Thursday, July 12, 2007
Baba's been with us for a month now. Ma arrived a couple of days back. Baba flew down. Ma prefers the good old railroad. No amount of persuasion to get her on to a plane works. Her feet are too well grounded, I say. The train, wonder of wonders, arrived 10 mins before scheduled. She has come with one 24" VIP, a medium-sized red kit bag, a small overnighter, her trademark Guess shopper in which she carries her water bottles, a couple of plastic bags and of course her handbag. The suitcase has wheels so weight doesn't matter. But the red kit bag just can't be lifted. "what's in it, Ma?" "Oh just some stuff I thought you would need," she said, as a hint of embarrassment escaped her voice. Knowing my Ma, that was a really "loaded" answer.
Since she arrived on a weekday, I chose not to ask any more and got on with my daily chores before leaving for work. Ma quietly began pottering around revealing bits and pieces of the treasure she had brought from home and beyond. First, korapaaker jolbhora taalshnash shondesh (sorry non-Bengali readers, it is inexplicable, hence ethereal), white mishti doi (since I abhor the "lal" variety), a bag of "potol"-- some 2 kilos of it. A packet of Dalpuri'r pur, a watermelon, 2 cucumbers and before she came out with more, I left for office. On my return, I am asked what i want to eat. Aahh the bliss of being brought a glass of water, or even being asked about food-- I had quite forgotten about it. While I wallow in the attention, I look around for new additions to my kitchen. None that catches my eye. Very strange, I say to myself in the most Poirot-esque undertone. I wander leisurely in to the guest room and Voila! The flap of the red kit bag lies listlessly on the floor revealing stacks of "potato". Yes Potato -- in medium and small sizes. "MAAAAAAAAAAAAA!" I don't try muffling such screams, I don't believe they should be. "Ki holo?" She comes running. "Eta ki korecho?" "Egulo Doshghora'r chasher aloo," she says with the most unabashed smile (Doshghora is a pristine little village in Hooghly district where my Ma hails from. It's my Transcendental world). She's brought FIVE kgs of home-grown potatoes!
I know these days we pay for every morsel of our existence and hence "home-grown" or "from our farm" are rather romantic feudal concepts. But, I, dear friends have a long lineage of "landlords", commonly (de) recognized as Zamidaars in Bengali. That too, both from my paternal and maternal side. Despite the feudal system and landlordship being abolished now, needless to say, my parents revel in the lineage and have their own ways of reinforcing it in GeNext, much to our disdain. The above is a perfect case in point. But to carry Five kilo of potatoes as a separate luggage? Jeees!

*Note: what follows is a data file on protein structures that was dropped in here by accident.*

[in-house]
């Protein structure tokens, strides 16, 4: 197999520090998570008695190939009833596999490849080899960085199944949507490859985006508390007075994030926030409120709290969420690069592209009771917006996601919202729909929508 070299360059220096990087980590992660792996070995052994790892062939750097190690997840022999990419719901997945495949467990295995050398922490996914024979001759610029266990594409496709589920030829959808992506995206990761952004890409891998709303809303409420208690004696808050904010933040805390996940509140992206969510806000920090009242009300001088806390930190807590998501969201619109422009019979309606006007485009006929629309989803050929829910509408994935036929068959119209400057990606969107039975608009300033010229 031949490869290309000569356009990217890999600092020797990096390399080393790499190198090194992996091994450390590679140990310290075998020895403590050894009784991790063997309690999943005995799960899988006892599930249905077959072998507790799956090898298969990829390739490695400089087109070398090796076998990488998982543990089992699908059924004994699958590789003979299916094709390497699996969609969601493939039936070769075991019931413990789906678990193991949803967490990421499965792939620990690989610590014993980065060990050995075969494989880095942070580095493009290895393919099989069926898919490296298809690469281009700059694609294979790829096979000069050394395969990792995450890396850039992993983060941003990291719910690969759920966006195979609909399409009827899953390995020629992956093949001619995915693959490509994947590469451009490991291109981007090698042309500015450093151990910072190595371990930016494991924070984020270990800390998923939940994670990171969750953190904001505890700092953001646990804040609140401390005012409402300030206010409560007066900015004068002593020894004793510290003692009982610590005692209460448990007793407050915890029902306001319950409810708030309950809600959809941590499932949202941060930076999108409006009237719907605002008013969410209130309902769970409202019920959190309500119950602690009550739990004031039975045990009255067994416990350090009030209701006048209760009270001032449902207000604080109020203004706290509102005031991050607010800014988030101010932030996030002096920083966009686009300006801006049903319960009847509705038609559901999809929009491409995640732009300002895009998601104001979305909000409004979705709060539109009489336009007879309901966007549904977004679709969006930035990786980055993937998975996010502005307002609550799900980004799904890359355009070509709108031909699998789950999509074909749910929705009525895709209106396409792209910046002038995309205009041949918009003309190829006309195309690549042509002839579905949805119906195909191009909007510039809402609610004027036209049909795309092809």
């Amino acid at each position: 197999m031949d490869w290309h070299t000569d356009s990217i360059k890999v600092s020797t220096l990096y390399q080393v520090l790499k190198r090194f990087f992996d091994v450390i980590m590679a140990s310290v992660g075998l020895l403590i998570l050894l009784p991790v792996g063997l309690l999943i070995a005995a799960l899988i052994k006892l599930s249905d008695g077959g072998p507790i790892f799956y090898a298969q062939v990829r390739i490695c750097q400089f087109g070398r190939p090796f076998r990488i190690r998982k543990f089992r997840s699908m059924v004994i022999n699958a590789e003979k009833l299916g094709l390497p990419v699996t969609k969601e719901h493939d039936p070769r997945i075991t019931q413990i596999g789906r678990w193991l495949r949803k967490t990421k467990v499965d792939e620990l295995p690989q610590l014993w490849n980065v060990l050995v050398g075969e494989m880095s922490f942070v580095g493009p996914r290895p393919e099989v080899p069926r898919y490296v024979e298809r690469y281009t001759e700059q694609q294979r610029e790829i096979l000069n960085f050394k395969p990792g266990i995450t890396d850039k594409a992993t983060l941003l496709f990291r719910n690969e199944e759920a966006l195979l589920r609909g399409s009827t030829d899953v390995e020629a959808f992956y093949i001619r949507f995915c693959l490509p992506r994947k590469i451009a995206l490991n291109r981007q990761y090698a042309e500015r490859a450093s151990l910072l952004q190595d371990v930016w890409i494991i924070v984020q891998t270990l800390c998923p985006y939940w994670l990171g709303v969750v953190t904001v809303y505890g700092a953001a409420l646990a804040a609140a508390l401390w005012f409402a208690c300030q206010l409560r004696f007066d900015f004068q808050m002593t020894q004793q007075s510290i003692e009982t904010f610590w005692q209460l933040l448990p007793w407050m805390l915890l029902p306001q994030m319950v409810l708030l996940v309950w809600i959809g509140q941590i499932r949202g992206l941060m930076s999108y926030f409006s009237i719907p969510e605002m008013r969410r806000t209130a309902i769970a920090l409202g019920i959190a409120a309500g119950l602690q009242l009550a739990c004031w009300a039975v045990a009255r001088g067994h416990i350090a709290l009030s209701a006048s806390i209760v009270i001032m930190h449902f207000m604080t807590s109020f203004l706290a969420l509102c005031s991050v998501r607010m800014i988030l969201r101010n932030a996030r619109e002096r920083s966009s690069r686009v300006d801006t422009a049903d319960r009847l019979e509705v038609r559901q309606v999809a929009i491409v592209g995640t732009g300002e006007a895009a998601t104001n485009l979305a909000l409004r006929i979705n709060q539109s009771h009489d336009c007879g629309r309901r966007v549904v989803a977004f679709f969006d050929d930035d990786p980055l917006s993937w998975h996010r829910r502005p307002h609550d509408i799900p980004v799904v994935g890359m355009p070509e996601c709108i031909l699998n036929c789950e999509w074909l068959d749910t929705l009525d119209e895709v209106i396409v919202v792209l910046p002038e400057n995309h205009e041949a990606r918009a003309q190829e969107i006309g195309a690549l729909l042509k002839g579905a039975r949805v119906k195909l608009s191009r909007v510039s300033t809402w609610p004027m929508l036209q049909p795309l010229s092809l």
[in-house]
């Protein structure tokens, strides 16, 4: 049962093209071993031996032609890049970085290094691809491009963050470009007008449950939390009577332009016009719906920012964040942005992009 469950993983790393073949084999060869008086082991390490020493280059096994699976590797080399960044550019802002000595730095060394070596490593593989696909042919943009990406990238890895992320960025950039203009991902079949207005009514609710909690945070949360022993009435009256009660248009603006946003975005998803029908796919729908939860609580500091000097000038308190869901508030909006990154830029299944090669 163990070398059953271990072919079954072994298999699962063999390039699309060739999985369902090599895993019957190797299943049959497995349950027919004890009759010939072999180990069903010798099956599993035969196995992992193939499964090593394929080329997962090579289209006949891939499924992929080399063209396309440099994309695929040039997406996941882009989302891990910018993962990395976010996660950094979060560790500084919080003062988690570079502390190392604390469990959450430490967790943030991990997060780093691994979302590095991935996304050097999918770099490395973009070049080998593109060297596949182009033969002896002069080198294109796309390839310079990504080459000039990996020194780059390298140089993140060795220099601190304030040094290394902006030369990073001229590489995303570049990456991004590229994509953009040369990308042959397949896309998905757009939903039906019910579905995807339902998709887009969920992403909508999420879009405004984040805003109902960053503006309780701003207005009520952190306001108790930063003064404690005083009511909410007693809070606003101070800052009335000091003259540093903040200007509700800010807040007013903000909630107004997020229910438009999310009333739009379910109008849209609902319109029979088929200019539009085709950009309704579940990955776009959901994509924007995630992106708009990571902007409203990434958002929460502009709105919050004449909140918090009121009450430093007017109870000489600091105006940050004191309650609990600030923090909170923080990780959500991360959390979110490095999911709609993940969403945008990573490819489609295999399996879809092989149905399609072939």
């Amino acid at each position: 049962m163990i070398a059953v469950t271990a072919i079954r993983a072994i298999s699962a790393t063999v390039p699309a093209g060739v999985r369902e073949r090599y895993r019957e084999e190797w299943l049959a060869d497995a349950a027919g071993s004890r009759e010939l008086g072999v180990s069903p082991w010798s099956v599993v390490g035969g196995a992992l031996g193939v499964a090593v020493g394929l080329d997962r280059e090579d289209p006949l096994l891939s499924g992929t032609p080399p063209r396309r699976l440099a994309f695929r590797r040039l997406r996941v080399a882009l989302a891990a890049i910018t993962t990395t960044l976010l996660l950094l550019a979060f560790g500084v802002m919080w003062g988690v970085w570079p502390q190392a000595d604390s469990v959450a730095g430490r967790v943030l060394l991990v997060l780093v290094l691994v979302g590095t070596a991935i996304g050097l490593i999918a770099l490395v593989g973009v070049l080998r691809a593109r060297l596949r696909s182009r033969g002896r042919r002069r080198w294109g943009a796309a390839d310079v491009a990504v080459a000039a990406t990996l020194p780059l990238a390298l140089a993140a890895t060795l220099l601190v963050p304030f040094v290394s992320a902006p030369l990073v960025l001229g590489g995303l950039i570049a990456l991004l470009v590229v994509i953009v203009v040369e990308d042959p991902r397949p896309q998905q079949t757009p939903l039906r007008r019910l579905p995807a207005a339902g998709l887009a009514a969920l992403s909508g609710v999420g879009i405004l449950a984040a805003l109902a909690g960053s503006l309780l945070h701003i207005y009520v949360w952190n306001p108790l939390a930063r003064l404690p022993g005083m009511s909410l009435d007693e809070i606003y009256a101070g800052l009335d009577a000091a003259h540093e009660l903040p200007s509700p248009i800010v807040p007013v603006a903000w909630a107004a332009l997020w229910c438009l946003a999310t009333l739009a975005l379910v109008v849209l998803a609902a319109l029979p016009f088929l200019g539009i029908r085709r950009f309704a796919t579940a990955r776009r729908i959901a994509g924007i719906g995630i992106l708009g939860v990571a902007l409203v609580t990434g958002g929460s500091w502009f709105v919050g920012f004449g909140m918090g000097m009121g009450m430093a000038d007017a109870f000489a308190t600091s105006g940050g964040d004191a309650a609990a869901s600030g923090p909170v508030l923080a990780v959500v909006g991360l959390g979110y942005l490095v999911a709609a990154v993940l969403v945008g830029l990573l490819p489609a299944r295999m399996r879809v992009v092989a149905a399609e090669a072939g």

I was too dumbstruck to take the conversation any further, even though Ma picked up her favourite refrain " Aar joddin achi, toke diye jai...erpor toh aar keu debey na." Thank God for small mercies to the last bit!
And let me tell you here, Ma comes from a different planet altogether. Ask her for a grain or a chaff and she'll get the whole paddy field for you. But very few people really honour the worth of such women. Sadly, including self.
Tuesday, May 15, 2007
Saturday, April 14, 2007
Walking down alone, along the deserted pavement by a busy roadside at 6pm.
The clickety click of the three-inch heels; kicking up a little dust with every step. Licking on my favourite Kwality Walls Orange stick icecream; humming “It’s my life” and feeling the gentle evening breeze softly caress my tired face.
Never knew a walk back from office to home could be this blissful.
I love my evening walks these days. I have 20 minutes all to myself. To walk the way I want. Eat what I want. Let my thoughts wander where they want. Weave my dreams out of incoherent thoughts. It’s my space, all mine. It’s my life.
Monday, April 09, 2007
You want me to be chirpy, and listen to the music in my heart
You want me to be happy, and glow in my ebullience
You want to see me alive again.
But that's not possible anymore. The poison, it is spreading.
Maybe in afterlife.
Tuesday, March 13, 2007
Saturday, March 10, 2007
You were a man of so few words and even fewer actions. He was more vociferous.You loved discreetly. He dared to love.
You stimulated, he titilated. You played on my mind, he played with the tits and tush. You let live, he was alive and spontaneous. You were conspicuous by your absence, he was overwhelming (sometimes even overbearing) with his presence. You wrote me long mesmerising letters, never mentioning those fateful words; he told me, at least twice a day and wrote them in bold in every card, note and letter.
You cared, appreciated, encouraged and understood. He loved, lusted, demanded, misunderstood. I chose him over you. A momentary lapse of reason? Or a moment's pragmatism? Still wonder, why you play havoc on my mind after all these years.